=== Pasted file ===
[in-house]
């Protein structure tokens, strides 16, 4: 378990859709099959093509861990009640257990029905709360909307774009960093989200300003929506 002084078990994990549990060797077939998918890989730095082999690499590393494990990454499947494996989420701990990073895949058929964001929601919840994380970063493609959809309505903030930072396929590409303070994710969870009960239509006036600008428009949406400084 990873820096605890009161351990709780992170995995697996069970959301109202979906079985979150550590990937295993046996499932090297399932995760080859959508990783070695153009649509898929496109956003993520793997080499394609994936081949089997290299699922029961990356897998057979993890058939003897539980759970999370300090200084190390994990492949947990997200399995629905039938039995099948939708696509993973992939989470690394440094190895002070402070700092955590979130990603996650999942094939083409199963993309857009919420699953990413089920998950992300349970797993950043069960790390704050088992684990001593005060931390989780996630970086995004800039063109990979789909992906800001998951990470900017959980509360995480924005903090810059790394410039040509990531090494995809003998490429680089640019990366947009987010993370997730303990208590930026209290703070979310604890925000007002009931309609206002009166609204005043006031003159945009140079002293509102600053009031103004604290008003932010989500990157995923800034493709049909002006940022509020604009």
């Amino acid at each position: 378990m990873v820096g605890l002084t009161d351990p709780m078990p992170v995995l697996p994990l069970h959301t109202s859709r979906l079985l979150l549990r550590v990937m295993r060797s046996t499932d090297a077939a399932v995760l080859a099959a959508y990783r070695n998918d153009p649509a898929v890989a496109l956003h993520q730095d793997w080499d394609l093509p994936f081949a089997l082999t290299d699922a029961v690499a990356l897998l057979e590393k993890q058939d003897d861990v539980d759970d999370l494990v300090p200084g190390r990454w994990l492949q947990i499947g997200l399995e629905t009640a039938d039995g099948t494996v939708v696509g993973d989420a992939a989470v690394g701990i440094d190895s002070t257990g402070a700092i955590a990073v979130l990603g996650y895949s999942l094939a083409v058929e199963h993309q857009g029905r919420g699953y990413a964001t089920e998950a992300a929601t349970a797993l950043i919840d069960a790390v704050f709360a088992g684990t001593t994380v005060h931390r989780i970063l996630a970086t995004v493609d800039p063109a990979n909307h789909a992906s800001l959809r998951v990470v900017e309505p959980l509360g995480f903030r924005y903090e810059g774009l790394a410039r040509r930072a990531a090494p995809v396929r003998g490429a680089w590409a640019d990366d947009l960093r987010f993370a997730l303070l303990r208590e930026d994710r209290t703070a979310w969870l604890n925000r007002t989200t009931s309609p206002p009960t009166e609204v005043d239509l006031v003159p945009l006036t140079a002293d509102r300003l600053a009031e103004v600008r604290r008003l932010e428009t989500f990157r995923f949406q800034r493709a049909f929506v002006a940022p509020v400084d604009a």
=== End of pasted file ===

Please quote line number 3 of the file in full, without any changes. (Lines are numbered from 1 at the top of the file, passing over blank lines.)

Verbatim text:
């Amino acid at each position: 378990m990873v820096g605890l002084t009161d351990p709780m078990p992170v995995l697996p994990l069970h959301t109202s859709r979906l079985l979150l549990r550590v990937m295993r060797s046996t499932d090297a077939a399932v995760l080859a099959a959508y990783r070695n998918d153009p649509a898929v890989a496109l956003h993520q730095d793997w080499d394609l093509p994936f081949a089997l082999t290299d699922a029961v690499a990356l897998l057979e590393k993890q058939d003897d861990v539980d759970d999370l494990v300090p200084g190390r990454w994990l492949q947990i499947g997200l399995e629905t009640a039938d039995g099948t494996v939708v696509g993973d989420a992939a989470v690394g701990i440094d190895s002070t257990g402070a700092i955590a990073v979130l990603g996650y895949s999942l094939a083409v058929e199963h993309q857009g029905r919420g699953y990413a964001t089920e998950a992300a929601t349970a797993l950043i919840d069960a790390v704050f709360a088992g684990t001593t994380v005060h931390r989780i970063l996630a970086t995004v493609d800039p063109a990979n909307h789909a992906s800001l959809r998951v990470v900017e309505p959980l509360g995480f903030r924005y903090e810059g774009l790394a410039r040509r930072a990531a090494p995809v396929r003998g490429a680089w590409a640019d990366d947009l960093r987010f993370a997730l303070l303990r208590e930026d994710r209290t703070a979310w969870l604890n925000r007002t989200t009931s309609p206002p009960t009166e609204v005043d239509l006031v003159p945009l006036t140079a002293d509102r300003l600053a009031e103004v600008r604290r008003l932010e428009t989500f990157r995923f949406q800034r493709a049909f929506v002006a940022p509020v400084d604009a």